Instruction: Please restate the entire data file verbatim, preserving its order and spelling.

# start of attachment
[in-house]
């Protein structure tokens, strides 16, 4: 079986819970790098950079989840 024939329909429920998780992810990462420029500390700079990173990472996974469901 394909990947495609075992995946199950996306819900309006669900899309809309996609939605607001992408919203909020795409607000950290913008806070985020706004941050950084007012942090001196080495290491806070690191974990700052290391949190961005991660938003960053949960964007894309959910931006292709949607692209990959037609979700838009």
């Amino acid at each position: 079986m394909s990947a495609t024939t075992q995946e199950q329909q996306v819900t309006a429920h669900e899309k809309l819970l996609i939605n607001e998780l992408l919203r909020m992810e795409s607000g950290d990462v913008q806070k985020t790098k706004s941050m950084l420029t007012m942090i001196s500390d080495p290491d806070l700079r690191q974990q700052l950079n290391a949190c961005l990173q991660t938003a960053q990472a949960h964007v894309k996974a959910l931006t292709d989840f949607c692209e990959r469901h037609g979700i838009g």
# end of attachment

[in-house]
């Protein structure tokens, strides 16, 4: 079986819970790098950079989840 024939329909429920998780992810990462420029500390700079990173990472996974469901 394909990947495609075992995946199950996306819900309006669900899309809309996609939605607001992408919203909020795409607000950290913008806070985020706004941050950084007012942090001196080495290491806070690191974990700052290391949190961005991660938003960053949960964007894309959910931006292709949607692209990959037609979700838009």
């Amino acid at each position: 079986m394909s990947a495609t024939t075992q995946e199950q329909q996306v819900t309006a429920h669900e899309k809309l819970l996609i939605n607001e998780l992408l919203r909020m992810e795409s607000g950290d990462v913008q806070k985020t790098k706004s941050m950084l420029t007012m942090i001196s500390d080495p290491d806070l700079r690191q974990q700052l950079n290391a949190c961005l990173q991660t938003a960053q990472a949960h964007v894309k996974a959910l931006t292709d989840f949607c692209e990959r469901h037609g979700i838009g």